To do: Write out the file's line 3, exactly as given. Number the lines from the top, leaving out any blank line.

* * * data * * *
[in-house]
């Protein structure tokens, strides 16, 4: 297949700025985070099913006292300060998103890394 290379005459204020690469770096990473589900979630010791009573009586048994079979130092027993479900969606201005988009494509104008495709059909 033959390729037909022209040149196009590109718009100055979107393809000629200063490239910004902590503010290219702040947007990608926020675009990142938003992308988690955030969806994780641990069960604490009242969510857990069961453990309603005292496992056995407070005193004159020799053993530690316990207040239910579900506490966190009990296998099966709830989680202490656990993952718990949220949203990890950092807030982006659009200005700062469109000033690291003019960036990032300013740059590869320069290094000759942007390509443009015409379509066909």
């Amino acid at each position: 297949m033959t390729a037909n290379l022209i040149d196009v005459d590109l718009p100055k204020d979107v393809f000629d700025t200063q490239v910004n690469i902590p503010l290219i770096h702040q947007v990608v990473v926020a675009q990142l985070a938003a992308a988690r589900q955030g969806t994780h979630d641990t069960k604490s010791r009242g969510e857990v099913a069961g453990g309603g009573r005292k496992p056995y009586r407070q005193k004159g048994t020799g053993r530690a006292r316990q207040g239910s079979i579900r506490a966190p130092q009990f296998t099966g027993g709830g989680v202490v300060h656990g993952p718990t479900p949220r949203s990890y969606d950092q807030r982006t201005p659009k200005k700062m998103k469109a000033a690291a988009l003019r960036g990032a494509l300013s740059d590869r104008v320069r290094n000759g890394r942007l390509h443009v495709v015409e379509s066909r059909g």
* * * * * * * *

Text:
């Amino acid at each position: 297949m033959t390729a037909n290379l022209i040149d196009v005459d590109l718009p100055k204020d979107v393809f000629d700025t200063q490239v910004n690469i902590p503010l290219i770096h702040q947007v990608v990473v926020a675009q990142l985070a938003a992308a988690r589900q955030g969806t994780h979630d641990t069960k604490s010791r009242g969510e857990v099913a069961g453990g309603g009573r005292k496992p056995y009586r407070q005193k004159g048994t020799g053993r530690a006292r316990q207040g239910s079979i579900r506490a966190p130092q009990f296998t099966g027993g709830g989680v202490v300060h656990g993952p718990t479900p949220r949203s990890y969606d950092q807030r982006t201005p659009k200005k700062m998103k469109a000033a690291a988009l003019r960036g990032a494509l300013s740059d590869r104008v320069r290094n000759g890394r942007l390509h443009v495709v015409e379509s066909r059909g």